The production company music distribution and pedcasts in ‘streaming’ Spotify entered ‘black numbers’ in the first quarter of 2020, after a net profit of one million euros was recorded, compared to the losses of 142 million accounted for in the same period last year.
The company has stressed that it has met the forecasts despite the current situation generated by the Covid-19 pandemic. In addition, it has stressed that it has 1.8 billion euros of liquidity and estimates to record a positive cash flow throughout the year.
Revenue grew by 22.3%, to 1,848 million euros, while the costs associated with the revenue, largely derived from the copyright that Spotify has to pay to artists and record labels, rose 20.9%, to 1,376 million euros.
Of the total turnover, 1.7 billion euros corresponded to the amounts paid by users with ‘premium’ subscriptions, up 23%, while the other 148 million euros came from advertising served to users who use the app for free, up 17%.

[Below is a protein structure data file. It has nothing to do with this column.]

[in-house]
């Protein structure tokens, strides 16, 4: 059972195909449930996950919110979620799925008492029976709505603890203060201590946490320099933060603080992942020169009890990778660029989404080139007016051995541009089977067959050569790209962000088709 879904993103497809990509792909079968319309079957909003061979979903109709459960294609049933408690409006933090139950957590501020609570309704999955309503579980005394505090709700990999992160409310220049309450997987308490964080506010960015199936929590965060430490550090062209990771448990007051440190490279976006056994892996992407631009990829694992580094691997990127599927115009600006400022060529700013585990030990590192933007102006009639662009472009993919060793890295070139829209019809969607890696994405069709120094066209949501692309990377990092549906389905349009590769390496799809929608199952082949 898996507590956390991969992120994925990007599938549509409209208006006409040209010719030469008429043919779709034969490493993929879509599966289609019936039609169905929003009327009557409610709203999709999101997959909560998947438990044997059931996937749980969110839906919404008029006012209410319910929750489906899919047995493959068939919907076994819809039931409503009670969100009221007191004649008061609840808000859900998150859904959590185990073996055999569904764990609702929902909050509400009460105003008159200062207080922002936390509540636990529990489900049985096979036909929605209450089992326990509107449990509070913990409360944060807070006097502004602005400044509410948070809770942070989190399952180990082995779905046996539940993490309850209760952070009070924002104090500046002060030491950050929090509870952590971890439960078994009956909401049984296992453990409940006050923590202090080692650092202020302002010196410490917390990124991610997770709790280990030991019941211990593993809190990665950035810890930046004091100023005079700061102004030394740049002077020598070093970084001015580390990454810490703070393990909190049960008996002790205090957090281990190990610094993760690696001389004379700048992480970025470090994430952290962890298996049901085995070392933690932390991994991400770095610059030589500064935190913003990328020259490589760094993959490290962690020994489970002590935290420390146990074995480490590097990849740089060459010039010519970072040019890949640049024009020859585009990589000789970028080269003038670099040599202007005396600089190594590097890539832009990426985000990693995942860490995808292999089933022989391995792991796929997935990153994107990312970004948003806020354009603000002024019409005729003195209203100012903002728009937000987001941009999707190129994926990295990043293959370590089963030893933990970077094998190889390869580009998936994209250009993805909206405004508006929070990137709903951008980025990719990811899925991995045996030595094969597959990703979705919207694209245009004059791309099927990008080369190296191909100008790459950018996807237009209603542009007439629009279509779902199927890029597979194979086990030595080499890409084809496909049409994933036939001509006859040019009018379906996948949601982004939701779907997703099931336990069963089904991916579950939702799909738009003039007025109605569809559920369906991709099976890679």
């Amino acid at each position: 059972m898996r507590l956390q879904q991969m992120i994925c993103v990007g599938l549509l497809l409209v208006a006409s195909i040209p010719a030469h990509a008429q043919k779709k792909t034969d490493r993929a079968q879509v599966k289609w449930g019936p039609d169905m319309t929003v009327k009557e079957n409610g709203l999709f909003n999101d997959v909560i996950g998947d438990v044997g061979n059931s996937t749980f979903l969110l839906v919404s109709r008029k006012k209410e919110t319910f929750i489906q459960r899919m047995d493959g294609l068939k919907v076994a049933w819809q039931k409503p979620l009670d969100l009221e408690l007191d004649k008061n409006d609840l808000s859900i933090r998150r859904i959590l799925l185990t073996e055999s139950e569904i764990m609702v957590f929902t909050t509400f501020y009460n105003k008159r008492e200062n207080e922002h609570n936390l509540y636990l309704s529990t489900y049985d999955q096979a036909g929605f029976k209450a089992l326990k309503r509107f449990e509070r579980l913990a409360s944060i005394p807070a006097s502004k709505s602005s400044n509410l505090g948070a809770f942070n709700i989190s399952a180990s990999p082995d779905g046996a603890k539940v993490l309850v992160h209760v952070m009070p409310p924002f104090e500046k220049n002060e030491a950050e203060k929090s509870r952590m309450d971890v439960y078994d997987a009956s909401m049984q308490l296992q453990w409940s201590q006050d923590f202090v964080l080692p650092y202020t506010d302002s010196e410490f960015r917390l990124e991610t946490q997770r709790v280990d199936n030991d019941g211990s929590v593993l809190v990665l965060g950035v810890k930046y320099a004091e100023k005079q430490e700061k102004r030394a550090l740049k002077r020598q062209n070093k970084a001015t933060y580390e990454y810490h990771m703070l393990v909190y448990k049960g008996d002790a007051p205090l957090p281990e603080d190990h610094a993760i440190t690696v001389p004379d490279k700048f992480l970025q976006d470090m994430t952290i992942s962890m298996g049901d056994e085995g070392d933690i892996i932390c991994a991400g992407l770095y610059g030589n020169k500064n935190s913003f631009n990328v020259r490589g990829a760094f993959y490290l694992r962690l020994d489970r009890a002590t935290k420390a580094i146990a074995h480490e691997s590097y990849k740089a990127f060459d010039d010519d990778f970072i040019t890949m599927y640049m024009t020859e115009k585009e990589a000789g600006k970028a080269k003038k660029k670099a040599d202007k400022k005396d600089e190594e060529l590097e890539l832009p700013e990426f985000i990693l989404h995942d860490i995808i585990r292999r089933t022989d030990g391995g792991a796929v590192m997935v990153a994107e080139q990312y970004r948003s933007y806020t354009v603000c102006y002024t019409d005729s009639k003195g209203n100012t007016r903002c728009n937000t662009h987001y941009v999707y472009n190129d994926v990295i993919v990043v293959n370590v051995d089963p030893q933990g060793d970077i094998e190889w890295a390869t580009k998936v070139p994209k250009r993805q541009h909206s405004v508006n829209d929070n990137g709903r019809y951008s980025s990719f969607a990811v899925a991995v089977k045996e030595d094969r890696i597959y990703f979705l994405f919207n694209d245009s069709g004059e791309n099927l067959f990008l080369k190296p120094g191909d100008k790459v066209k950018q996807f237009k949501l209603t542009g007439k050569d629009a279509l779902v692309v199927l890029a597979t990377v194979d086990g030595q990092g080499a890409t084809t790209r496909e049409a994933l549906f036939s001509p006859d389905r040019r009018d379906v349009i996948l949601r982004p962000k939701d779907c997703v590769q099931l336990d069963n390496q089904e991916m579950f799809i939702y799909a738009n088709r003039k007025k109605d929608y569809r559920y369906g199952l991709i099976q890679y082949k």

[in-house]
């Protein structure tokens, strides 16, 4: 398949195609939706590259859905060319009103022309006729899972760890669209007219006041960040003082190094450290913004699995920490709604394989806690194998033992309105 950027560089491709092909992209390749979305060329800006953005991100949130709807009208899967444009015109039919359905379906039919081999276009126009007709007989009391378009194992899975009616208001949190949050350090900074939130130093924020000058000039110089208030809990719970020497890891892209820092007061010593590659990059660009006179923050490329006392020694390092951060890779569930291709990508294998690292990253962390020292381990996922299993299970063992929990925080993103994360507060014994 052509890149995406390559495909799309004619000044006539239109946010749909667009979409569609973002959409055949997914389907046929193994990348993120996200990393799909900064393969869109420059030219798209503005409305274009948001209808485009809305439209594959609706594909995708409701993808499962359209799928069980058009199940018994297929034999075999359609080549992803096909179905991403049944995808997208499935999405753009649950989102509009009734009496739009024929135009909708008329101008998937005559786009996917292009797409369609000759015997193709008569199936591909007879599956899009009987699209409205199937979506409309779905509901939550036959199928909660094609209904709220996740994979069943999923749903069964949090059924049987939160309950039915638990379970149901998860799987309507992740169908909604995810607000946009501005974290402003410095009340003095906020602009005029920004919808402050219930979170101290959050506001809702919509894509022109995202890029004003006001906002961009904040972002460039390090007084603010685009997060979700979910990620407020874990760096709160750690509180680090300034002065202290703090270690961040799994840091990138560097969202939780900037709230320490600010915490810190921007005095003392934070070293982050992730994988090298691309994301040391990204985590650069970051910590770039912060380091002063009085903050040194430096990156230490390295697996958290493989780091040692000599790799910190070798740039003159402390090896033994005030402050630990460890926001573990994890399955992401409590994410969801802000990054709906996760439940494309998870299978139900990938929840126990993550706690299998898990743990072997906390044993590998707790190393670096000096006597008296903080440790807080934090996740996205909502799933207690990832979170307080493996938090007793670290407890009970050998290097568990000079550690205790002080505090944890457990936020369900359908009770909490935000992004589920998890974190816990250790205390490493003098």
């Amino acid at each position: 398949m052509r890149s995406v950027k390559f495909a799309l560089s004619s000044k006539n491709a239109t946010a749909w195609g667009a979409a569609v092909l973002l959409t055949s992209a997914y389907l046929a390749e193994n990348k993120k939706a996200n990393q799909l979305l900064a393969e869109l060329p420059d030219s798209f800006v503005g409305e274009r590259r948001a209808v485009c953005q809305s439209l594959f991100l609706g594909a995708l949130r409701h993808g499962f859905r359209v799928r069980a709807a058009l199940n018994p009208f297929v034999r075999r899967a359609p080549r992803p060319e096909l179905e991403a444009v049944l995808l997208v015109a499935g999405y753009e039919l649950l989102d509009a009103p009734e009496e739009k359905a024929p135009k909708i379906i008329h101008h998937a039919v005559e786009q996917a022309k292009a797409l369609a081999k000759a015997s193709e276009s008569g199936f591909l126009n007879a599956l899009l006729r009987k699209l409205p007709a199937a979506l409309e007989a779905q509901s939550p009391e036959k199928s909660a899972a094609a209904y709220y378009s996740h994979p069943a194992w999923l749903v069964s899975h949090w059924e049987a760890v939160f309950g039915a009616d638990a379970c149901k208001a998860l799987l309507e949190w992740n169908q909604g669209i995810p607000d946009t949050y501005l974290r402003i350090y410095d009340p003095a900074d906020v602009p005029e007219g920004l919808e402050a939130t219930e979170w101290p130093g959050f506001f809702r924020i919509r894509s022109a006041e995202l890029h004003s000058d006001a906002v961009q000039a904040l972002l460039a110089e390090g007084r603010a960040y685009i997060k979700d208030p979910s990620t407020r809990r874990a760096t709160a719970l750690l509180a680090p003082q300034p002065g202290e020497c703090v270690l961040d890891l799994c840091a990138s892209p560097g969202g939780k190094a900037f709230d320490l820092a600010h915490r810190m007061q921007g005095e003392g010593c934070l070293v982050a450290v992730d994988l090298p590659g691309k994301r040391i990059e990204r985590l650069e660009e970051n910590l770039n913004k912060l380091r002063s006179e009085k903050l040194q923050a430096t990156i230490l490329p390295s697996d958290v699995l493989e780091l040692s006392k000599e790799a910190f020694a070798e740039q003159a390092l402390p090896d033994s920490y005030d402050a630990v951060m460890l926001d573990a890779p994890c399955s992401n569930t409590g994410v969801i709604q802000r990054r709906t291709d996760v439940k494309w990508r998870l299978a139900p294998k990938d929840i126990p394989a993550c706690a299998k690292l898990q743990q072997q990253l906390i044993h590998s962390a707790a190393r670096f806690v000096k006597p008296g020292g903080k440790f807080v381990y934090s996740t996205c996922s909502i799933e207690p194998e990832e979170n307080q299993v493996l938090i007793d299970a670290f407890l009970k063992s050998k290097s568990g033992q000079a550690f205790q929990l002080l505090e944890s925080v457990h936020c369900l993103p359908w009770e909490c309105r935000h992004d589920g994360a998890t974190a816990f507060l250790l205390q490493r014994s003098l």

With regard to costs, sales and marketing costs reached EUR 231 million, up 34.3%, while the R&D item picked up by 4.5%, to EUR 162 million. General and administrative expenses fell by 3.2% to EUR 96 million.
Despite the improvement in margins, Spotify’s operating profit was still negative at 17 million euros, resulting in a 63% improvement over the operating result of -47 million euros in the first quarter of 2019. Thus, the net profit was due to financial outliers, that positively impacted the accounts at 58 million euros, compared to net financial expenditure of EUR 122 million a year ago.
The number of active users between January and March stood at 286 million, 31% more than in the same period last year. Of that figure, 130 million users were paid for, while 163 million used the app for free.
The company has stressed that, although the number of monthly active users and subscription growth remained “online” with forecasts, in some countries heavily impacted by the pandemic, such as Italy or Spain, “a noticeable decline” was observed in daily active users and consumption.